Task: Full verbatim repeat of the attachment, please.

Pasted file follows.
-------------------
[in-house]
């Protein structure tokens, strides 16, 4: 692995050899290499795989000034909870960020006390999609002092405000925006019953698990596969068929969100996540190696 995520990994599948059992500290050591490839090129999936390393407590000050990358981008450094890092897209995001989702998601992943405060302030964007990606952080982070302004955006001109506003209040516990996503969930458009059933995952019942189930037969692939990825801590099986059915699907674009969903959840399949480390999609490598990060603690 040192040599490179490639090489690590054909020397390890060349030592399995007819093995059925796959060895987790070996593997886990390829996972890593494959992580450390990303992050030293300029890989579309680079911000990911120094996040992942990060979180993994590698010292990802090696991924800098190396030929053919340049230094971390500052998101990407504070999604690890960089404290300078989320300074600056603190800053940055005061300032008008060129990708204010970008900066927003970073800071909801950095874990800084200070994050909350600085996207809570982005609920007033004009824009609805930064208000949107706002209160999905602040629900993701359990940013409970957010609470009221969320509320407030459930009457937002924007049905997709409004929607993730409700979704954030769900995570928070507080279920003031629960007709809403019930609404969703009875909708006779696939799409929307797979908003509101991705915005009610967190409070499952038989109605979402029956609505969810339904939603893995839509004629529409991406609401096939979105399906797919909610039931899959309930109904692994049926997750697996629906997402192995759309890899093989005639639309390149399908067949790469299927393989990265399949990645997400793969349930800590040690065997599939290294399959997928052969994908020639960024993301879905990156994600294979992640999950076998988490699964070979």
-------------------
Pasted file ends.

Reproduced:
[in-house]
């Protein structure tokens, strides 16, 4: 692995050899290499795989000034909870960020006390999609002092405000925006019953698990596969068929969100996540190696 995520990994599948059992500290050591490839090129999936390393407590000050990358981008450094890092897209995001989702998601992943405060302030964007990606952080982070302004955006001109506003209040516990996503969930458009059933995952019942189930037969692939990825801590099986059915699907674009969903959840399949480390999609490598990060603690 040192040599490179490639090489690590054909020397390890060349030592399995007819093995059925796959060895987790070996593997886990390829996972890593494959992580450390990303992050030293300029890989579309680079911000990911120094996040992942990060979180993994590698010292990802090696991924800098190396030929053919340049230094971390500052998101990407504070999604690890960089404290300078989320300074600056603190800053940055005061300032008008060129990708204010970008900066927003970073800071909801950095874990800084200070994050909350600085996207809570982005609920007033004009824009609805930064208000949107706002209160999905602040629900993701359990940013409970957010609470009221969320509320407030459930009457937002924007049905997709409004929607993730409700979704954030769900995570928070507080279920003031629960007709809403019930609404969703009875909708006779696939799409929307797979908003509101991705915005009610967190409070499952038989109605979402029956609505969810339904939603893995839509004629529409991406609401096939979105399906797919909610039931899959309930109904692994049926997750697996629906997402192995759309890899093989005639639309390149399908067949790469299927393989990265399949990645997400793969349930800590040690065997599939290294399959997928052969994908020639960024993301879905990156994600294979992640999950076998988490699964070979």